The problem with that idea was that most of us already had line-cut privileges via our frequent flyer program status or our business- or first-class tickets. Brill knew none of this, of course. He didn't understand who frequent flyers were and didn't know about the perks we already received. He wasn't interested in learning, either. And since he constantly made promises he couldn't keep, he was an easy target for critics. And the more he was criticized, the nastier he got, the more illogical his rhetoric became and the more enemies he made.
Over its woebegone life, Clear was ignored by most frequent flyers, who would have paid much more than $199 a year for a program that did what Brill originally promised. But most of the nation's airports couldn't find a reason to install Clear's watered-down, real estate-consuming lanes, the airlines were largely apathetic and, finally, investors pulled the plug.
Branson is a different story, of course. Unlike Brill, he's a guy with great press and a great reputation. As one of England's few honest-to-goodness entrepreneurs, he's even got himself a knighthood. He has famous friends and an adventuresome lifestyle. He says and does outrageous things.
But he's a serial failure as an airline executive. Virgin Express, his European carrier, was drowning in red ink until it was merged into SN Brussels, the successor carrier to Sabena. Just this week, in fact, regulators approved Lufthansa's bid to buy Brussels Airlines, the carrier created by the merger.
Virgin Blue, Branson's Australian carrier, has been in and out of his portfolio several times. He sells it, loses control of it, then fights to get it back. The transpacific offshoot, V Australia, finally launched in the last few months--smack into the headwinds of the worst decline in profitable Asia-Pacific flying in more than a decade.
It's gotten virtually no attention on this side of the Atlantic, but Branson's foray into Africa flying has collapsed. He promised to change the face of that continent's aviation scene when he took a 49 percent interest and launched Virgin Nigeria in June, 2005. By last fall, however, Virgin Nigeria had dropped all of its long-haul flights. Branson is desperately trying to dump his stake and the carrier will drop the Virgin branding next month.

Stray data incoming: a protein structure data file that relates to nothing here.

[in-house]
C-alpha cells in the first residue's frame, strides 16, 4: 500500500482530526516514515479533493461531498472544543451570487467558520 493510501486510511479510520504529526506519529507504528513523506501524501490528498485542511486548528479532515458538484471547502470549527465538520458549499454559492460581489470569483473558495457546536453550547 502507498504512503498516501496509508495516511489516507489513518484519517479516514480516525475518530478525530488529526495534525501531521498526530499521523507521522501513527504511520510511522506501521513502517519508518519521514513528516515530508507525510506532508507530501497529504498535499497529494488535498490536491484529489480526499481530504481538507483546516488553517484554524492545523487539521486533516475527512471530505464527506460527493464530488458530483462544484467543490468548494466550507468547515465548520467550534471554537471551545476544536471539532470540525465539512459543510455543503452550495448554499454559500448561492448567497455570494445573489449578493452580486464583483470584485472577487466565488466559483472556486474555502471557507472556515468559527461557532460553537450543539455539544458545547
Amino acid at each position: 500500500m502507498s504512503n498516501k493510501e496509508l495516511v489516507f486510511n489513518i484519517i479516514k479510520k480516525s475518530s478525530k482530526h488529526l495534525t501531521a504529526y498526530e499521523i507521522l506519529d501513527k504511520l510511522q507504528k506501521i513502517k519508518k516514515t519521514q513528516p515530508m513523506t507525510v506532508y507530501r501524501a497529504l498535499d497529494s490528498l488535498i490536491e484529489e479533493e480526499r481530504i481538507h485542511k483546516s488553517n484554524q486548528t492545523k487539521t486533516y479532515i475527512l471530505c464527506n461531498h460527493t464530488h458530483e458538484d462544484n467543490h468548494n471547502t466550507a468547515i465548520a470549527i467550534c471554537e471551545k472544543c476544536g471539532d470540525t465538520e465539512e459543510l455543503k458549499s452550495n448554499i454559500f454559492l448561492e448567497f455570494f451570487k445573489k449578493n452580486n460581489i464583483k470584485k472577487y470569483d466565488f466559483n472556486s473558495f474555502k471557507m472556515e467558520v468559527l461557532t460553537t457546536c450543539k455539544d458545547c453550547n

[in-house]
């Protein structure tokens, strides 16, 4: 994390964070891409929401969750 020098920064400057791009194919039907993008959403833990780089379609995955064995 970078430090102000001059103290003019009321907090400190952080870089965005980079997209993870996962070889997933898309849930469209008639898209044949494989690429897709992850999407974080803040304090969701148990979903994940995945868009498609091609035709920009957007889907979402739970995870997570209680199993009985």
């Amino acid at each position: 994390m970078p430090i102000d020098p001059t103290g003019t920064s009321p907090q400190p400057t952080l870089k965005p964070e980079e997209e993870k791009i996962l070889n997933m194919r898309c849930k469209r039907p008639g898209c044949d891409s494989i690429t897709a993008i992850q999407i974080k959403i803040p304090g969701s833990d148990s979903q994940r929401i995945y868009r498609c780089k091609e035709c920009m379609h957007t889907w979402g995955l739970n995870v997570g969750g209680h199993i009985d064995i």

Branson never seems to mention that he pulled out of a deal to help fund New Air and call it Virgin America. When Branson bailed, the carrier was named JetBlue Airways instead and its launch in 2000 changed the U.S. aviation market.
Branson talked about Virgin America for eight years before its tortured launch in the summer of 2007. By the time he cobbled together enough domestic investment, the market had changed on him and virtually everything Virgin America does looks like a JetBlue me-too or a goofy gimmick. Who, after all, will fly Virgin America because of funky mood lighting or touch-screen monitors to buy uninspired in-flight snacks?
But what of Virgin Atlantic, you say. It celebrates its 25th anniversary this year and remains a favorite of some critics. But as a business? Just ask Singapore Airlines, which took a 49 percent interest in the carrier a few years ago and has spent every moment since trying to peddle its stake. No one wants it, not even Branson.
And the Financial Times recently snorted at Virgin Atlantic's financial revelations and claim of a 2008 profit. The story noted that Virgin Atlantic is a private company and isn't required to disclose much data to support the profit claim. And it pointedly added that Singapore Airlines, a public company held to standard disclosure and accounting rules, pinned most of its own losses on the drag caused by its stake in Virgin.
Like I said two and a half years ago, phantoms and fantasies.
ABOUT JOE BRANCATELLI Joe Brancatelli is a publication consultant, which means that he helps media companies start, fix and reposition newspapers, magazines and Web sites. He's also the former executive editor of Frequent Flyer and has been a consultant to or columnist for more business-travel and leisure-travel publishing operations than he can remember. He started his career as a business journalist and created JoeSentMe in the dark days after 9/11 while he was stranded in a hotel room in San Francisco. He lives on the Hudson River in the tourist town of Cold Spring.